Blog

A very interesting 5102(d) case July 20, 2020

Guzman v Cruz, 2020 NY Slip Op 03980 (1st Dept. 2020)

“In opposition, plaintiff raised issues of fact as to his cervical spine claim through the affirmed report of his radiologist, who found multiple bulging discs, and his treating physician, who provided evidence of limited range of motion about a week after the accident and four years later and opined that the cervical spine conditions were causally related to the accident. Since plaintiff’s own medical records did not reveal any degenerative conditions in his spine, he was not required to submit evidence from a medical expert detailing why degenerative conditions were not the cause of the reported symptoms”

……

“Although plaintiff did not initially complain to his doctor about his shoulder, he testified that his shoulder was bruised after the accident and then sought treatment within a month when pain developed. Such delay does not require a finding of lack of a causal connection, but rather presents an issue of fact”

Conditional Order of preclusion substitutes for willfulness July 20, 2020

Center Sheet Metal v Cannon Design, Inc., 2020 NY Slip Op 04010 (1st Dept. 2020)

“Plaintiffs violated the court’s third conditional order of preclusion by failing to produce a witness for Aspen’s scheduled deposition, and failed to demonstrate either a reasonable excuse for their failure to comply or a meritorious claim.”

Contrary to plaintiffs’ argument, the court was not required to find that their failure to comply was willful (Keller v Merchant Capital Portfolios, LLC, 103 AD3d 532, 533 [1st Dept 2013]).

Motion for leave to enter a default insufficient June 30, 2020

Freedom Chiropractic, P.C. v 21st Century Ins. Co., 2020 NY Slip Op 50686(U)(App. Term 2d Dept. 2020)

“As plaintiff acknowledges on appeal, defendant argued that defendant “did not receive at least 13 days’ notice [of plaintiff’s motion for leave to enter a default judgment], the minimum required for motions served by regular mail (see CPLR 2103 [b] [2]; 2214 [b]). “

My question here is since a party in default (unless they previously appeared) is not legally entitled to a notice of an application for a default (whether made to the court or clerk), is this decision correct?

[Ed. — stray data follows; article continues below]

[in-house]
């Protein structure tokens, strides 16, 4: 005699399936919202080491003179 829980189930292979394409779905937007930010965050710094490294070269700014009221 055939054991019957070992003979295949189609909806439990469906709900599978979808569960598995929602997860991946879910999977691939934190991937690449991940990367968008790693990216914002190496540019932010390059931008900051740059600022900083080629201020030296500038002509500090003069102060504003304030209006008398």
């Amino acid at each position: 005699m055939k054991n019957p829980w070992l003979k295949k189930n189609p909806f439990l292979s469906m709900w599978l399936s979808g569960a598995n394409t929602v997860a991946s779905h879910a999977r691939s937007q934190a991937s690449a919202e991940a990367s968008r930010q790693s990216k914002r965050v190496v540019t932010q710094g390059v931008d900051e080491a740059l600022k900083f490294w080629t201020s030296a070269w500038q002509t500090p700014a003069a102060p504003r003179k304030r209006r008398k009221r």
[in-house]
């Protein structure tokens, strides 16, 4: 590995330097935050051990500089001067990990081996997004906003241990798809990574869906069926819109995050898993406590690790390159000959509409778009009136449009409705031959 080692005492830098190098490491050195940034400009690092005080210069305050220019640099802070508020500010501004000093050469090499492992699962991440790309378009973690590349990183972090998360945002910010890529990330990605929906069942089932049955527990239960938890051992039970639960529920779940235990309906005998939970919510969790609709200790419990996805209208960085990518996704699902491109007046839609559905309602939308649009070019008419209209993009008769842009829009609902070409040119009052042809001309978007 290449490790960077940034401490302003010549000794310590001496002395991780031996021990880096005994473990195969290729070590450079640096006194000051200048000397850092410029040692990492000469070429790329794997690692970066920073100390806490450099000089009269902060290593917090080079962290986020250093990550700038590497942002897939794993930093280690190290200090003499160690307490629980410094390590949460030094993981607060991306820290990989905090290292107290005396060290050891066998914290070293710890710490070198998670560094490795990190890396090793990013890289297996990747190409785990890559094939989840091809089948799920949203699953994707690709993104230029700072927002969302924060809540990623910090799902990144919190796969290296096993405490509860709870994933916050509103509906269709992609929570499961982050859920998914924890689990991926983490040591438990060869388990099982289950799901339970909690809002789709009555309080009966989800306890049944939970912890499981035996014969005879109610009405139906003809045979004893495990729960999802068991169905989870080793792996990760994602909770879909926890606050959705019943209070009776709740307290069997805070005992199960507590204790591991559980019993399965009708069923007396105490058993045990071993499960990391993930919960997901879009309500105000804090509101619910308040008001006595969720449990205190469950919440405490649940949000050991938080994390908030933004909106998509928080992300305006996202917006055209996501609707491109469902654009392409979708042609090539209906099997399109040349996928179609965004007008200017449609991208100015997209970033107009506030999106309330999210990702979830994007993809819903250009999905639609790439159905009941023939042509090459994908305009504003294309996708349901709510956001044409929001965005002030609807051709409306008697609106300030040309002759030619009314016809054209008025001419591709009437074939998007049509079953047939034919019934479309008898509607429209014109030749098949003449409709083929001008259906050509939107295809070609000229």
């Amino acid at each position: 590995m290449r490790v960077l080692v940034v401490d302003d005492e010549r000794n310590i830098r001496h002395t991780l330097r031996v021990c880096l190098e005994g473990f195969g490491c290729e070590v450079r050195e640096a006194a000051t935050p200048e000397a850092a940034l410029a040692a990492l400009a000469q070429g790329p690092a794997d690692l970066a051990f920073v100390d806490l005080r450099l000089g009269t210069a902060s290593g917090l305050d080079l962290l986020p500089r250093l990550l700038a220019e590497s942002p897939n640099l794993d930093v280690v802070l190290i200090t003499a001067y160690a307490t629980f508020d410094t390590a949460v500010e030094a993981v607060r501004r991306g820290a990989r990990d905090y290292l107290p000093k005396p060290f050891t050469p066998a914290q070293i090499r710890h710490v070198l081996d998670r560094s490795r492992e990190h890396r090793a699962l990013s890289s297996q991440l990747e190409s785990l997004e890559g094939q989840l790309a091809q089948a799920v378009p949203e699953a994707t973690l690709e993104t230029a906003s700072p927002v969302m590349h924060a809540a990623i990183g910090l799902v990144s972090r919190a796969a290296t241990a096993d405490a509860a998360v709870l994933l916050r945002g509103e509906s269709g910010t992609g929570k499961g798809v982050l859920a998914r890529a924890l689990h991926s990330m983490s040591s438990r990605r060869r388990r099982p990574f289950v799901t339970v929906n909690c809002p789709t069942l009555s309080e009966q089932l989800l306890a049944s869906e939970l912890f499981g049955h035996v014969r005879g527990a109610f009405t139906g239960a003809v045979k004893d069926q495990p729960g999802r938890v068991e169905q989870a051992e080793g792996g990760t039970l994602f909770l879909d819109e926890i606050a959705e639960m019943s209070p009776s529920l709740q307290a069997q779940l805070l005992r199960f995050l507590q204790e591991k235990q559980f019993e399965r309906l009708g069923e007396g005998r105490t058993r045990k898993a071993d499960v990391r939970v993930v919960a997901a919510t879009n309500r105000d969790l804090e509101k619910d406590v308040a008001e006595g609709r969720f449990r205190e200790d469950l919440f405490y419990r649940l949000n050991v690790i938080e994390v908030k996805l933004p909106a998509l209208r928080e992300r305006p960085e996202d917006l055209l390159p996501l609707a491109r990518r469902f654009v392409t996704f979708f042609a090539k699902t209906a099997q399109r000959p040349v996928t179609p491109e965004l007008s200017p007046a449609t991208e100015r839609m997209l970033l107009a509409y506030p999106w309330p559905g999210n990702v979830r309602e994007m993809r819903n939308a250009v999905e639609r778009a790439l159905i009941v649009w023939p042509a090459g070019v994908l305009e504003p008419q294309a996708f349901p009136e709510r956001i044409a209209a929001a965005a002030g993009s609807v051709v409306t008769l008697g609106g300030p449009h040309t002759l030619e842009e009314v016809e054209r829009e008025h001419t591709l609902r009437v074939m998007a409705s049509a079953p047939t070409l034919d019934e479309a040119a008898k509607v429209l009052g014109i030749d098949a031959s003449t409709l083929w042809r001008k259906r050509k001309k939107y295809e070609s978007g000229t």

Guarantee the argument is not preserved and the Court did nit have to reach it.

Not attending an EUO at your own peril June 30, 2020

Accelerated Med. Supply, Inc. v Ameriprise Ins. Co., 2020 NY Slip Op 50741(U)(App. Term 2d Dept. 2020)

In an order dated April 12, 2017, the District Court denied defendant’s motion, finding that the letters scheduling the EUOs of plaintiff were defective because they did not specify the claims to which the letters pertained, and the court granted plaintiff’s cross motion”.

Reversed.

I mean in the scheme of things, if you decide not to attend an EUO, you really do so at your own peril.

Pa retroactive rescission June 30, 2020

Monroe v Omni Indem. Co., 2020 NY Slip Op 50731(U)(App. Term 2d Dept. 2020)

“Contrary to plaintiff’s contention, the affidavit of defendant’s litigation representative was sufficient to demonstrate that defendant had mailed the rescission letter and refund check to the insured/assignor. As defendant set forth facts showing that it had rescinded the insurance policy ab initio in accordance with Pennsylvania law, defendant established its prima facie entitlement to summary judgment dismissing the complaint, which showing plaintiff failed to rebut (see Healthway Med. Care, P.C. v Infinity Group, 54 Misc 3d 132[A], 2017 NY Slip Op 50042[U]). Plaintiff’s contention that defendant had to prove that a material false statement had been made by the insured lacks merit. This court has “held that an insurer need not establish the underlying reasons for the retroactive rescission of the policy, but rather has the burden of establishing that it complied with the law of the sister state which permits retroactive rescission

My assumption above is that is the law of the sister state requires the carrier to prove that they had the right to rescind the policy, then that inquiry would be riper for determination by our court?

In fact, I think it is a valid assumption:

Parisien v Omni Indem. Co., 2020 NY Slip Op 50729(U)(App. Term 2d Dept. 2020)

“The Pennsylvania Supreme Court has held, however, that while an automobile insurance policy may be retroactively rescinded as to an insured who has made a material misrepresentation, the policy may not be retroactively rescinded [*2]with respect to third parties “who are innocent of trickery, and injured through no fault of their own”: